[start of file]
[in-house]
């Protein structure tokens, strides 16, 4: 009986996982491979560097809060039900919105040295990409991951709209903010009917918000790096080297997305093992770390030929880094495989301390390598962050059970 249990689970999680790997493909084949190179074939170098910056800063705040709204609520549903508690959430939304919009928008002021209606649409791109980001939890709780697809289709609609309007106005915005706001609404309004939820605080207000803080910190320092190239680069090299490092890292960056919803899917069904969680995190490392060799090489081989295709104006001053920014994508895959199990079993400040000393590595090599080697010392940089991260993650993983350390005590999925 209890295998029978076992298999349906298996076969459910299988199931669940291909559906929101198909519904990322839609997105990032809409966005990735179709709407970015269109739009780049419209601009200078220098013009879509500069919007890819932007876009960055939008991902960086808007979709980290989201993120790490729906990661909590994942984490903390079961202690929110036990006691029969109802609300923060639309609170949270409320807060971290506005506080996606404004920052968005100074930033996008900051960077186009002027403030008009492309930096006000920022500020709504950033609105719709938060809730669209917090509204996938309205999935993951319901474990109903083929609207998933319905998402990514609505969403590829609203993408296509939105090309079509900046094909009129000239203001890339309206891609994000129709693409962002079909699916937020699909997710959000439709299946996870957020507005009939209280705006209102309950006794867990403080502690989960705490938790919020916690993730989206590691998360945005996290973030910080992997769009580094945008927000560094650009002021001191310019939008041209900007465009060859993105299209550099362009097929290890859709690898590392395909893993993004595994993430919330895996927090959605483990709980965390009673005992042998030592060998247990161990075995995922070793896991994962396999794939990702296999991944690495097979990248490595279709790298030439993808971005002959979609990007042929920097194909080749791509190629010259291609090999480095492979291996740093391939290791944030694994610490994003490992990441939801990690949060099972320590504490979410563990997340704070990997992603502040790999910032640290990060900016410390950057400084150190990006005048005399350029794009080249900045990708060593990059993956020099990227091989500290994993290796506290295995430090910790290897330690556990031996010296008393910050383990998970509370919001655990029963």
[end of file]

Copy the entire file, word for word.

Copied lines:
[in-house]
């Protein structure tokens, strides 16, 4: 009986996982491979560097809060039900919105040295990409991951709209903010009917918000790096080297997305093992770390030929880094495989301390390598962050059970 249990689970999680790997493909084949190179074939170098910056800063705040709204609520549903508690959430939304919009928008002021209606649409791109980001939890709780697809289709609609309007106005915005706001609404309004939820605080207000803080910190320092190239680069090299490092890292960056919803899917069904969680995190490392060799090489081989295709104006001053920014994508895959199990079993400040000393590595090599080697010392940089991260993650993983350390005590999925 209890295998029978076992298999349906298996076969459910299988199931669940291909559906929101198909519904990322839609997105990032809409966005990735179709709407970015269109739009780049419209601009200078220098013009879509500069919007890819932007876009960055939008991902960086808007979709980290989201993120790490729906990661909590994942984490903390079961202690929110036990006691029969109802609300923060639309609170949270409320807060971290506005506080996606404004920052968005100074930033996008900051960077186009002027403030008009492309930096006000920022500020709504950033609105719709938060809730669209917090509204996938309205999935993951319901474990109903083929609207998933319905998402990514609505969403590829609203993408296509939105090309079509900046094909009129000239203001890339309206891609994000129709693409962002079909699916937020699909997710959000439709299946996870957020507005009939209280705006209102309950006794867990403080502690989960705490938790919020916690993730989206590691998360945005996290973030910080992997769009580094945008927000560094650009002021001191310019939008041209900007465009060859993105299209550099362009097929290890859709690898590392395909893993993004595994993430919330895996927090959605483990709980965390009673005992042998030592060998247990161990075995995922070793896991994962396999794939990702296999991944690495097979990248490595279709790298030439993808971005002959979609990007042929920097194909080749791509190629010259291609090999480095492979291996740093391939290791944030694994610490994003490992990441939801990690949060099972320590504490979410563990997340704070990997992603502040790999910032640290990060900016410390950057400084150190990006005048005399350029794009080249900045990708060593990059993956020099990227091989500290994993290796506290295995430090910790290897330690556990031996010296008393910050383990998970509370919001655990029963």